The Forum has evolved and changed quite a bit since then.

This year we've got 14 member countries represented here.

We're also including elements not thought of in 1971, such as the Post-Forum Dialogue, which is a vital link to partners outside the region, and the Private Sector Dialogue.

The Forum has come a long way in 40 years.

Today it is a core institution of our region.

It's a way in which we harness development in the Pacific, advance regional cooperation in politics and economics, and represent our concerns to the rest of the world.

All of us here think of ourselves as Pacific countries and as members of the Pacific family.

As with all families, the ties that bind us are very strong.

And, as with all families, we have our disagreements.

But it is true today, as it was 40 years ago, that the things we have in common are much stronger than those that separate us.

As hosts of this year's Forum, New Zealand has worked hard to deliver a unique programme.

We've introduced new events such as the Pacific Showcase and the Oceans of Opportunity Investment Summit, which give Pacific people more opportunities to take part.

Our theme is Converting Potential into Prosperity.

That means focusing on our opportunities, coming up with practical ideas, and taking action.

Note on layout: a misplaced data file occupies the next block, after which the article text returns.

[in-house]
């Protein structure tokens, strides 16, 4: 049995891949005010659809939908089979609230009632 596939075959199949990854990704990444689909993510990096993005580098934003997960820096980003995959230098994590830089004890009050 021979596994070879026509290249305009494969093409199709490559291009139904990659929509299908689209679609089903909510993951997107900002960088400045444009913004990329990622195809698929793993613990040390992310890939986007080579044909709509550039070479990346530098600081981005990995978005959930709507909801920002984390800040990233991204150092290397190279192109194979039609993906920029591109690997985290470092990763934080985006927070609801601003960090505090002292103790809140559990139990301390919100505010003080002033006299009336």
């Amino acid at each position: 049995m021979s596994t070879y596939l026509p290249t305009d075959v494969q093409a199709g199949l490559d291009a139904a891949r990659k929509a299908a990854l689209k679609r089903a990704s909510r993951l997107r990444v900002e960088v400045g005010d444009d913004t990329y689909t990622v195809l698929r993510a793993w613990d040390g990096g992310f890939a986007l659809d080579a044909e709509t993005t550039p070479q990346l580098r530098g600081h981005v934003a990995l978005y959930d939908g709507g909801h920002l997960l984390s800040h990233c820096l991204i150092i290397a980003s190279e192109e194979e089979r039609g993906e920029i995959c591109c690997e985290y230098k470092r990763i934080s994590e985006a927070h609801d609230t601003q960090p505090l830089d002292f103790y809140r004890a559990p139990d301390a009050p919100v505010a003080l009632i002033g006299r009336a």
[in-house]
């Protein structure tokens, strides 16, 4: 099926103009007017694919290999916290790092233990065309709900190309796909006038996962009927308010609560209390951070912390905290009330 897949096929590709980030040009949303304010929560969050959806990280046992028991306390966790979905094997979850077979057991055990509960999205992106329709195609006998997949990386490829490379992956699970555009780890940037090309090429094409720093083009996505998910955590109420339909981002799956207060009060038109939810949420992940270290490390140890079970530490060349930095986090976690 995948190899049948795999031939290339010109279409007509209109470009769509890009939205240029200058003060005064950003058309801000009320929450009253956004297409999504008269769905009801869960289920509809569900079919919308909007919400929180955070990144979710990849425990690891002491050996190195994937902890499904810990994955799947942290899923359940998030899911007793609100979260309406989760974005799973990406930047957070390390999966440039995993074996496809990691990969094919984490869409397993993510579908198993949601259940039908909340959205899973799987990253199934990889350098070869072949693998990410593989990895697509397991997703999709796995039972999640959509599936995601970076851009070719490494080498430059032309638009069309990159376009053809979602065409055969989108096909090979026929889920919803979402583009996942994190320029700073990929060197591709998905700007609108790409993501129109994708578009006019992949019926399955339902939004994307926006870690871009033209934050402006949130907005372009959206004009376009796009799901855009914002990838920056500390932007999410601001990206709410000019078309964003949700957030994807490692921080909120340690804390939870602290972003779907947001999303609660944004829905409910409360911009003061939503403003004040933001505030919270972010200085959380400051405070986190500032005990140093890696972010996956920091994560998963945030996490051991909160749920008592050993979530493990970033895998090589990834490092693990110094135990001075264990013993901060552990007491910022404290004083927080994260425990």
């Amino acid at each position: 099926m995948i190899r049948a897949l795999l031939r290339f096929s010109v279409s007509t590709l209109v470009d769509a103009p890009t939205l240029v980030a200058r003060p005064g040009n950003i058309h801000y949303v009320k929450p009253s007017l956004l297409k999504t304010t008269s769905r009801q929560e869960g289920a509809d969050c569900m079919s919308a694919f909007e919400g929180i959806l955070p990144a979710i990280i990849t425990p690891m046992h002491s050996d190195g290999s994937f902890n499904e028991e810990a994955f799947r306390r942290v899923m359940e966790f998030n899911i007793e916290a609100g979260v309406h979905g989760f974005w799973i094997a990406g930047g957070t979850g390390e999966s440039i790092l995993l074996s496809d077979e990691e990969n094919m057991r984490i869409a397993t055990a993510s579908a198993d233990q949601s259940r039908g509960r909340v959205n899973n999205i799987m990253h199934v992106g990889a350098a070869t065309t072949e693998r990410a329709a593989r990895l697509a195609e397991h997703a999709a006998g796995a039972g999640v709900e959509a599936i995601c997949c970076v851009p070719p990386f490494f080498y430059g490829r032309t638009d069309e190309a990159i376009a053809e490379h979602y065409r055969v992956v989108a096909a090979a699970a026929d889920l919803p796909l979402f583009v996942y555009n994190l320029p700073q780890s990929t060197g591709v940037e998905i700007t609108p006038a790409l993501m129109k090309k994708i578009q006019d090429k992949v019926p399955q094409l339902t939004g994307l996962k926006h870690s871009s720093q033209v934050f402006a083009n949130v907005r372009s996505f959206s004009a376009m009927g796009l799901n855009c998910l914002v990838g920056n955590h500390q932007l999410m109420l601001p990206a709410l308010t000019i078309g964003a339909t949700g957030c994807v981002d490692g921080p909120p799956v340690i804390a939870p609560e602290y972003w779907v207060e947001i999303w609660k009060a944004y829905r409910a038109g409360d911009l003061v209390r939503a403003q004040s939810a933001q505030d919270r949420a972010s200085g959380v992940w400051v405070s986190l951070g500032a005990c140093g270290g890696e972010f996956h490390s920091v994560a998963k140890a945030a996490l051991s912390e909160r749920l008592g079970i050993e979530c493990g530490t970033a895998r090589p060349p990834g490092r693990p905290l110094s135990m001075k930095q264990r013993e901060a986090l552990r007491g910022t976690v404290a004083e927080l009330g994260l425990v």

This week will be about bringing together government leaders, businesspeople, and other stakeholders, and finding ways to work together to promote sustainable economic development.

This is a central theme of the Pacific Plan, which leaders endorsed in 2005.

It is also, I believe, the key to unlocking the unrealised potential of the Pacific.

There are some sectors in which we can make progress relatively quickly.

That includes tourism, energy, fisheries and education.

And this week we will focus on these four areas.

First, tourism.

Tourism is a growth industry globally.

It's also an area in which we have a strong competitive advantage, with our cultural diversity, friendly people and natural beauty.

Second, fisheries.

The Pacific has the world's last great tuna resource, so there is huge potential to increase earnings in this area.

At the same time, we need to make sure we develop the industry in a sustainable manner and avoid over-fishing.

Third, energy.

The region depends on importing fossil fuels for its energy needs.